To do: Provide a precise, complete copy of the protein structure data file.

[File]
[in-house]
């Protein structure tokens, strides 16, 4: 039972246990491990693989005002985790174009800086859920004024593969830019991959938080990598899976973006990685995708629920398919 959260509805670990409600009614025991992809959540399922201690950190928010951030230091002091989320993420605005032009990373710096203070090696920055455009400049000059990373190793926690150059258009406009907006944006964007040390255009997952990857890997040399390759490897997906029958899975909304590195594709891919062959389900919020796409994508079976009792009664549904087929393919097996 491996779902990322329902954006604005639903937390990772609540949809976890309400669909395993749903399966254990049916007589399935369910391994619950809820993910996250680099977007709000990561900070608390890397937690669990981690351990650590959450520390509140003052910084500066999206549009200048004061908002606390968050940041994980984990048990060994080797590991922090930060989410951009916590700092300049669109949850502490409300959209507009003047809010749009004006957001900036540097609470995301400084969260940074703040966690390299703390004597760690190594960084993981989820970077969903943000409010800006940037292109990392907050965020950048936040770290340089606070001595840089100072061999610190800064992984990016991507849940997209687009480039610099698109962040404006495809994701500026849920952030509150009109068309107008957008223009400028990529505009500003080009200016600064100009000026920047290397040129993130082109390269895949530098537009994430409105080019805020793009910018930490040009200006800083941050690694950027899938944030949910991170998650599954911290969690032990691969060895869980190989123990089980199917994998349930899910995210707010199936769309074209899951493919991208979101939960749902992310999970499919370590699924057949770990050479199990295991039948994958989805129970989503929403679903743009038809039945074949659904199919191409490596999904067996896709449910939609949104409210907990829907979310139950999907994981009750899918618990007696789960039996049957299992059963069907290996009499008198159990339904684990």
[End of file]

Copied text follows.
[in-house]
């Protein structure tokens, strides 16, 4: 039972246990491990693989005002985790174009800086859920004024593969830019991959938080990598899976973006990685995708629920398919 959260509805670990409600009614025991992809959540399922201690950190928010951030230091002091989320993420605005032009990373710096203070090696920055455009400049000059990373190793926690150059258009406009907006944006964007040390255009997952990857890997040399390759490897997906029958899975909304590195594709891919062959389900919020796409994508079976009792009664549904087929393919097996 491996779902990322329902954006604005639903937390990772609540949809976890309400669909395993749903399966254990049916007589399935369910391994619950809820993910996250680099977007709000990561900070608390890397937690669990981690351990650590959450520390509140003052910084500066999206549009200048004061908002606390968050940041994980984990048990060994080797590991922090930060989410951009916590700092300049669109949850502490409300959209507009003047809010749009004006957001900036540097609470995301400084969260940074703040966690390299703390004597760690190594960084993981989820970077969903943000409010800006940037292109990392907050965020950048936040770290340089606070001595840089100072061999610190800064992984990016991507849940997209687009480039610099698109962040404006495809994701500026849920952030509150009109068309107008957008223009400028990529505009500003080009200016600064100009000026920047290397040129993130082109390269895949530098537009994430409105080019805020793009910018930490040009200006800083941050690694950027899938944030949910991170998650599954911290969690032990691969060895869980190989123990089980199917994998349930899910995210707010199936769309074209899951493919991208979101939960749902992310999970499919370590699924057949770990050479199990295991039948994958989805129970989503929403679903743009038809039945074949659904199919191409490596999904067996896709449910939609949104409210907990829907979310139950999907994981009750899918618990007696789960039996049957299992059963069907290996009499008198159990339904684990």